Obsessive-compulsive disorder is a psychological disorder due to overwhelming anxiety that manifests in terms of obsessive thoughts and compulsive behaviors.
An individual suffering from obsessive-compulsive disorder experiences obsessive and intrusive thoughts such as anxiety, fear, uneasiness, apprehension and sexual drives that persist notwithstanding suppressive psychological effects that tend to distract the thoughts.
The obsessive thoughts elicits compulsive behaviors such as routine habits of counting, sex, hand-washing, aggressiveness, watching, and many other habits as physical efforts of suppressing the intrusive thoughts.
According to National Institute of Mental Health, “obsessive compulsive disorder is an anxiety disorder characterized by recurrent obsessions and/or repetitive compulsive behaviors … repetitive behaviors such as hand-washing, counting, checking, or cleaning are often performed with the hope of preventing obsessive thoughts or making them go away” (2010, p.1).
Therefore, obsessive thoughts and compulsive behaviors are the major characteristics associated with the obsessive-compulsive disorder. In order to explore obsessive-compulsive disorder, this essay examines prevalence rates, symptoms, diagnosis, prognosis and treatment of the disorder.
Epidemiological studies indicate that obsessive-compulsive disorder ranks fourth among psychiatric disorders in the United States. The epidemiological research studies by Epidemiological Catchment Area revealed that approximately 2-3% of the population suffers from obsessive-compulsive disorder and this prevalence is relatively constant across all nations.
Krochmalik and Menzies argue that, “the Cross-National Obsessive Compulsive Disorder Collaborative Group study assessed and compared the prevalence of obsessive compulsive disorder in six countries …results revealed comparable prevalence rates of as those from the Epidemiological Catchment Area study in the United States” (2003, p.19). The findings imply that obsessive compulsive disorder has relatively constant prevalence rates across nations and cultures.
Comparative gender and age studies have shown that obsessive disorder has no significant variability in the population. “Similar with most psychological disorders, obsessive compulsive disorder normally starts in adolescent and young adult life, with males often experiencing it earlier than females; however, there appears to be little gender difference in the occurrence of the disorder” (Krochmalik & Menzies, 2003, p.23).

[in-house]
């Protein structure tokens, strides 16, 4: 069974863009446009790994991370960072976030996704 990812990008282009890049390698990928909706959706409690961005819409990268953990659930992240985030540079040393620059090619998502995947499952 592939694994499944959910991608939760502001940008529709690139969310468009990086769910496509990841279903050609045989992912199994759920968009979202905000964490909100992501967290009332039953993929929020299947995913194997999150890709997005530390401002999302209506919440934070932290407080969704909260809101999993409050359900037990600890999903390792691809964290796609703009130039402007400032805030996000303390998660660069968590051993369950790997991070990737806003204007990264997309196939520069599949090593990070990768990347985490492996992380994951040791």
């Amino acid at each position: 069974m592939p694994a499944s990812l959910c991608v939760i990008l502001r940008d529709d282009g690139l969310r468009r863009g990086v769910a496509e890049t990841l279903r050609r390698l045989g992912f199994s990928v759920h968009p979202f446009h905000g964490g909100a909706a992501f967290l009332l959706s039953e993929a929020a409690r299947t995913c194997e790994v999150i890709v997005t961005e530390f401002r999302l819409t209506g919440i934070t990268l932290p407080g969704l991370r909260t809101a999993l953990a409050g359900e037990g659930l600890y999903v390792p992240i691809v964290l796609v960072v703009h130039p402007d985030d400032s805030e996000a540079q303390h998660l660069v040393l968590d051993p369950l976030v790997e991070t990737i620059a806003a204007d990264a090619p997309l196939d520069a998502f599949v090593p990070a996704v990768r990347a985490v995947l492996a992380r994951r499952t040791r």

Hence, obsessive-compulsive disorder has no gender preference for it uniformly affects the population in the United States and across the world. Though prevalence rates are low, estimates show that there are more people suffering from the obsessive-compulsive disorder because the condition is hard to diagnose while at the same time people do not seek medical interventions.
Persons suffering from obsessive-compulsive disorder experience obsessive thoughts and/ or compulsive behaviors. Obsessive thoughts are feelings of anxiety that persist in spite of psychological suppressive effects.
An Individual suffering from the disorder portrays characteristic symptoms of obsessions such as fears of the unknown, abstract imaginations, sexual drives, aggressions, cleanness, religious beliefs, and apprehension among other obsessive thoughts that distort psychological coordination. The obsessive thoughts are intrusive because they repeatedly penetrate the mind of an individual despite the psychological efforts to eliminate them.
Obsessive and intrusive thoughts are chronic and persistent in an individual because they are overwhelming, and these characteristics differentiate these thoughts from normal thoughts. In response to the obsessive thoughts, an individual portrays compulsive behaviors as cleaning, abnormal habits, counting, hoarding, sex, and many repetitive actions.
According to Freeston, “compulsions are repetitive behaviors or mental acts that the person feels driven to perform and can either be overt and observable by others, such as checking that a door is locked, or a covert mental act that cannot be observed” (2005, p.16). The degree of the obsessive-compulsive disorder determines the extent of overt and covert behaviors that an individual portrays.